Vision 2025 – a people-centred agenda for the extractive sector

Our Vision 2025 strategy lays out the roadmap towards a world where everyone benefits from their natural resources. We’ll be pushing for governments to regulate natural resource extraction in an open and accountable way, for companies to operate within an effective governance framework, and for a civil society with the skills and freedom to drive natural resource extraction that benefits all.

READ OUR STRATEGY

Our four strategic goals for 2020-2025

  • Defending and consolidating existing disclosures of payments by extractive companies to governments, both via voluntary and
    legislative mechanisms, and improving the quality and timeliness of this data. This will include data on payments to governments from the trading of oil, gas and minerals.
  • Calling for full disclosure of extractive contracts and the ultimate beneficial owners of extractive companies.
  • Identifying and working for new and necessary types of transparency, for example for governments to provide communities with the information about social, environmental and fiscal impacts of new extractive projects.
  • Working together on transnational advocacy to promote change in the governance of natural resources, supported and co-ordinated by the PWYP Secretariat. Our advocacy will be based on the information we have.
  • Strengthening our capacity to use and collect information. We will do this through new partnerships and training, linking our  embers in different countries and developing new tools and
    means of sharing information.
  • Documenting examples of our use of data, analysing what worked or did not work in the national context, then drawing and sharing general lessons for the global coalition.
  • Advocating for citizen-led reforms to natural resource governance, including reviews of government policy or its implementation.
    Being a strong voice in initiatives such as the EITI and OGP and mobilising in collective support when we or our members are threatened as a result of engagement in natural resource governance.
  • Working for the right of communities to Free, Prior and Informed Consent on planned extractive projects and the ability to call into question official decisions related to the management of oil, gas and minerals.
  • Documenting and sharing experiences of participatory approaches to extractive governance – for example in sub-national revenue and benefit-sharing, open contracting and participatory budgeting – and assessing how they can contribute to better outcomes for citizens.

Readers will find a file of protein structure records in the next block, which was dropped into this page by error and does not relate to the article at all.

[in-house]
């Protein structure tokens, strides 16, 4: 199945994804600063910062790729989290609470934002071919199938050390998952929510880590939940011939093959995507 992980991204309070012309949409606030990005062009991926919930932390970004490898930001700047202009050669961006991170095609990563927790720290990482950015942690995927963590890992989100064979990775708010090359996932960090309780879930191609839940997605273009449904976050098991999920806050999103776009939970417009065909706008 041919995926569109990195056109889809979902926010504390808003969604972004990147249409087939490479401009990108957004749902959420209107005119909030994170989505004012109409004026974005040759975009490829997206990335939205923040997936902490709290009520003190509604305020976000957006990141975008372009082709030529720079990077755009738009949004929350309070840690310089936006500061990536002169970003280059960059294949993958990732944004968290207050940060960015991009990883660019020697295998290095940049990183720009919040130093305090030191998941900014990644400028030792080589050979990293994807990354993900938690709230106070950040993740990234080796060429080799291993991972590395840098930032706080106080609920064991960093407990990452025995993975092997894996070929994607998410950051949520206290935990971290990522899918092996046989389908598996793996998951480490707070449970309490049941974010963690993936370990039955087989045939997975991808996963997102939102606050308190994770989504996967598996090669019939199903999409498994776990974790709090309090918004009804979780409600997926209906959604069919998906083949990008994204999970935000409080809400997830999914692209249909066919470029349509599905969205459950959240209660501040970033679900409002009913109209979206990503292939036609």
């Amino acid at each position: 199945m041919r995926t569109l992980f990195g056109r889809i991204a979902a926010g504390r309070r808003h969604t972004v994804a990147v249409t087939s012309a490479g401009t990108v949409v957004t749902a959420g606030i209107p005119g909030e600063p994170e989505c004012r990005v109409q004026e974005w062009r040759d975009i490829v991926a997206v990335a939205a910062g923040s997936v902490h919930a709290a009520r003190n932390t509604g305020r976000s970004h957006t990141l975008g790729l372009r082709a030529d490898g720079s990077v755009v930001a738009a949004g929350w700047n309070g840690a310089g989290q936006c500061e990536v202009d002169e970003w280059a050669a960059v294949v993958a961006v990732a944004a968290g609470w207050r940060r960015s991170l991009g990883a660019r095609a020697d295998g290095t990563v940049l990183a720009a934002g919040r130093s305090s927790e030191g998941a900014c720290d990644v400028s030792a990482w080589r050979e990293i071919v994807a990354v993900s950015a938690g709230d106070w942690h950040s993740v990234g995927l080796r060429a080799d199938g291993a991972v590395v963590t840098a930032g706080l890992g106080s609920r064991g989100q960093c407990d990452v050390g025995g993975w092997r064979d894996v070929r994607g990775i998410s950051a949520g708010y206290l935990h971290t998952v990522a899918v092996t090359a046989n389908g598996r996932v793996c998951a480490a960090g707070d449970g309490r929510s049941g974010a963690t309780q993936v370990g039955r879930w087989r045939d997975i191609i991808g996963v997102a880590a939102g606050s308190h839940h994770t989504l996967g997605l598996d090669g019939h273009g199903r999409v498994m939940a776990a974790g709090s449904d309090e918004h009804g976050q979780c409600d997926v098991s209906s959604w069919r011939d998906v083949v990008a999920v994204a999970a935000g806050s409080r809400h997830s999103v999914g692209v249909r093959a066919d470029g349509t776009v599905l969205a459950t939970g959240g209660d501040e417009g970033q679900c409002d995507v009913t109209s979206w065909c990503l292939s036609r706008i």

• Fostering knowledge sharing across the coalition. We will gather, analyse and communicate evidence of our impact, and of the ways in which transparency contributes to accountability and better lives for citizens.
  • Conducting research and sharing lessons and experience about the benefits and costs of extraction, including in relation to the global
    transition away from fossil fuels. This will support our advocacy and enable us to take more informed positions about when and whether extraction is in the best interests of current and future  generations of citizens.
  • Becoming more effective and inclusive. We will strengthen our capacity to conduct evidence-based advocacy, engage in collective
    leadership and building effective and well-governed coalitions. We will be inclusive of marginalised communities and strengthen our links with citizens in general. We will scale up our engagement with communities affected by extraction and ensure gender equity in the way that we ourselves work.
  • Forging links with other civil society movements, such as those for gender justice, climate justice and tax justice, and seeking synergies between their work and ours.

Outcomes for 2025

The overarching aim of this strategy is that by 2025, will be tangibly improvement in the lives of citizens in countries where PWYP works and helped these countries to prepare themselves for the future.

Opposite are the five outcomes that we aim to achieve with our global strategy by 2025.

1

Governments and extractive companies disclose more comprehensive, timely, reliable, accessible and demand-driven information.

2

Publish What You Pay is better able to use the information available to build a strong evidence base for improved governance.

3

Publish What You Pay coordinates more transnational advocacy efforts to drive normative, policy and behavioural change for greater accountability of governments and companies to citizens.

4

Publish What You Pay enables more active participation of communities, women and youth in relevant extractive governance initiatives.

5

Publish What You Pay is a more inclusive and diverse movement, better able to demonstrate our impact and learn from our collective experience.